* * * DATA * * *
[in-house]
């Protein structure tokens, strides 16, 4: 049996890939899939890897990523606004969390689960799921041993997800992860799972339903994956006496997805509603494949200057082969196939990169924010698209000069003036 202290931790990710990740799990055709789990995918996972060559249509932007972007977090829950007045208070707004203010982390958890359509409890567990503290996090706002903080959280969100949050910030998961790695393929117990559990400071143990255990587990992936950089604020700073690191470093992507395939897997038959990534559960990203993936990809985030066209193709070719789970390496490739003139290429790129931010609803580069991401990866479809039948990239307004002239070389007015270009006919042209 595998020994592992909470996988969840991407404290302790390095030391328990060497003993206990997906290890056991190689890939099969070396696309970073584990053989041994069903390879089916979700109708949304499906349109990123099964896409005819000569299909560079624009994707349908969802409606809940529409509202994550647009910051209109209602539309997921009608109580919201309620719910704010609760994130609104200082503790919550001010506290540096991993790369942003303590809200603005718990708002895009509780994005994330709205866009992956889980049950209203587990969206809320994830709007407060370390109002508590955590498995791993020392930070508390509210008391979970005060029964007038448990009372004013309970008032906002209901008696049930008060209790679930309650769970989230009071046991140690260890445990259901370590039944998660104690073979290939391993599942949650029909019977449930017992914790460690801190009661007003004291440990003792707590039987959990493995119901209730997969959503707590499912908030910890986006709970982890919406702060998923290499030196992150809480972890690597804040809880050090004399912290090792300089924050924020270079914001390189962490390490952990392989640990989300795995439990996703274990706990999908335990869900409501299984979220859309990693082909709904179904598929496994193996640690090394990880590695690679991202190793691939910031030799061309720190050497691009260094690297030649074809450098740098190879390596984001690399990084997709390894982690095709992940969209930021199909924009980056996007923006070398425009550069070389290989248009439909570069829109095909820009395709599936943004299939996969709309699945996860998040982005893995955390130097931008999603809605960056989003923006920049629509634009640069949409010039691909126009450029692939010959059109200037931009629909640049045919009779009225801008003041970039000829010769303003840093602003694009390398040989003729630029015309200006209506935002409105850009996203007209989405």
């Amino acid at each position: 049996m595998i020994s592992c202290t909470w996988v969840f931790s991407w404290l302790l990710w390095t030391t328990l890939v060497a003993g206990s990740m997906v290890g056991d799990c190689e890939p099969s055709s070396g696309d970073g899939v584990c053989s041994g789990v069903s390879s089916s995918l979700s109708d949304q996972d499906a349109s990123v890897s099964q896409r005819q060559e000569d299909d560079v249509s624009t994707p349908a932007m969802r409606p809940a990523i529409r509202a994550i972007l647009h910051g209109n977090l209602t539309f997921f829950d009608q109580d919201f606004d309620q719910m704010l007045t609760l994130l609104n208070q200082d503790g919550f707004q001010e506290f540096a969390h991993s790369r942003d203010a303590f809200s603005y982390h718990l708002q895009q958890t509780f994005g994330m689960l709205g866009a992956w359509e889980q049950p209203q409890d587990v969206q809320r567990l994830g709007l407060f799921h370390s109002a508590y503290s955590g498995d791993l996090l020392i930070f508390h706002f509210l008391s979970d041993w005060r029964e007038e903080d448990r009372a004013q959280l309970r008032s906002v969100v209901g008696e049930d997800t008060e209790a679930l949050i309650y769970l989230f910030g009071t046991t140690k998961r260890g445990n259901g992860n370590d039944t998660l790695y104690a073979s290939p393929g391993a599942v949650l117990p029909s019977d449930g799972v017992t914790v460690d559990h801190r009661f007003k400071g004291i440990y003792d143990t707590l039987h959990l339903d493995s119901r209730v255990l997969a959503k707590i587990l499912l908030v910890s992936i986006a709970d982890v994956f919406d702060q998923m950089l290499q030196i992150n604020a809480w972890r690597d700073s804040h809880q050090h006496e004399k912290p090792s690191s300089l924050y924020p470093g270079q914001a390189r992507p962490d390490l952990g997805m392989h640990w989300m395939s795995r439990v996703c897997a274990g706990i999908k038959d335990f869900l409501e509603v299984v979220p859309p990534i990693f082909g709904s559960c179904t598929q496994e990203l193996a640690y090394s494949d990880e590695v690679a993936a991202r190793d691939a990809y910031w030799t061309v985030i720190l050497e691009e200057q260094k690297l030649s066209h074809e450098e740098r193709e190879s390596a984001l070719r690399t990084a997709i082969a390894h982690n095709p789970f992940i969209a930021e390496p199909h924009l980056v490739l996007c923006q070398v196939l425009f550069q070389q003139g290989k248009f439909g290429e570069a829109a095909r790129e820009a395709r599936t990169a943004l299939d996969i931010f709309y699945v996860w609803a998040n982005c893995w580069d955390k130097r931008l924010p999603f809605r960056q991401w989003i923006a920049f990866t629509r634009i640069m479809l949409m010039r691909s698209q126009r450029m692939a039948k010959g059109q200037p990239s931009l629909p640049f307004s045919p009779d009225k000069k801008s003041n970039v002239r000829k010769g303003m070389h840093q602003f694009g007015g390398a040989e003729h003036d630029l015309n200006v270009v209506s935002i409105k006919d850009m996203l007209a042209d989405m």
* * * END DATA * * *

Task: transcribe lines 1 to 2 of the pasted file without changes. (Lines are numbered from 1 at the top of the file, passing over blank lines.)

[in-house]
């Protein structure tokens, strides 16, 4: 049996890939899939890897990523606004969390689960799921041993997800992860799972339903994956006496997805509603494949200057082969196939990169924010698209000069003036 202290931790990710990740799990055709789990995918996972060559249509932007972007977090829950007045208070707004203010982390958890359509409890567990503290996090706002903080959280969100949050910030998961790695393929117990559990400071143990255990587990992936950089604020700073690191470093992507395939897997038959990534559960990203993936990809985030066209193709070719789970390496490739003139290429790129931010609803580069991401990866479809039948990239307004002239070389007015270009006919042209 595998020994592992909470996988969840991407404290302790390095030391328990060497003993206990997906290890056991190689890939099969070396696309970073584990053989041994069903390879089916979700109708949304499906349109990123099964896409005819000569299909560079624009994707349908969802409606809940529409509202994550647009910051209109209602539309997921009608109580919201309620719910704010609760994130609104200082503790919550001010506290540096991993790369942003303590809200603005718990708002895009509780994005994330709205866009992956889980049950209203587990969206809320994830709007407060370390109002508590955590498995791993020392930070508390509210008391979970005060029964007038448990009372004013309970008032906002209901008696049930008060209790679930309650769970989230009071046991140690260890445990259901370590039944998660104690073979290939391993599942949650029909019977449930017992914790460690801190009661007003004291440990003792707590039987959990493995119901209730997969959503707590499912908030910890986006709970982890919406702060998923290499030196992150809480972890690597804040809880050090004399912290090792300089924050924020270079914001390189962490390490952990392989640990989300795995439990996703274990706990999908335990869900409501299984979220859309990693082909709904179904598929496994193996640690090394990880590695690679991202190793691939910031030799061309720190050497691009260094690297030649074809450098740098190879390596984001690399990084997709390894982690095709992940969209930021199909924009980056996007923006070398425009550069070389290989248009439909570069829109095909820009395709599936943004299939996969709309699945996860998040982005893995955390130097931008999603809605960056989003923006920049629509634009640069949409010039691909126009450029692939010959059109200037931009629909640049045919009779009225801008003041970039000829010769303003840093602003694009390398040989003729630029015309200006209506935002409105850009996203007209989405």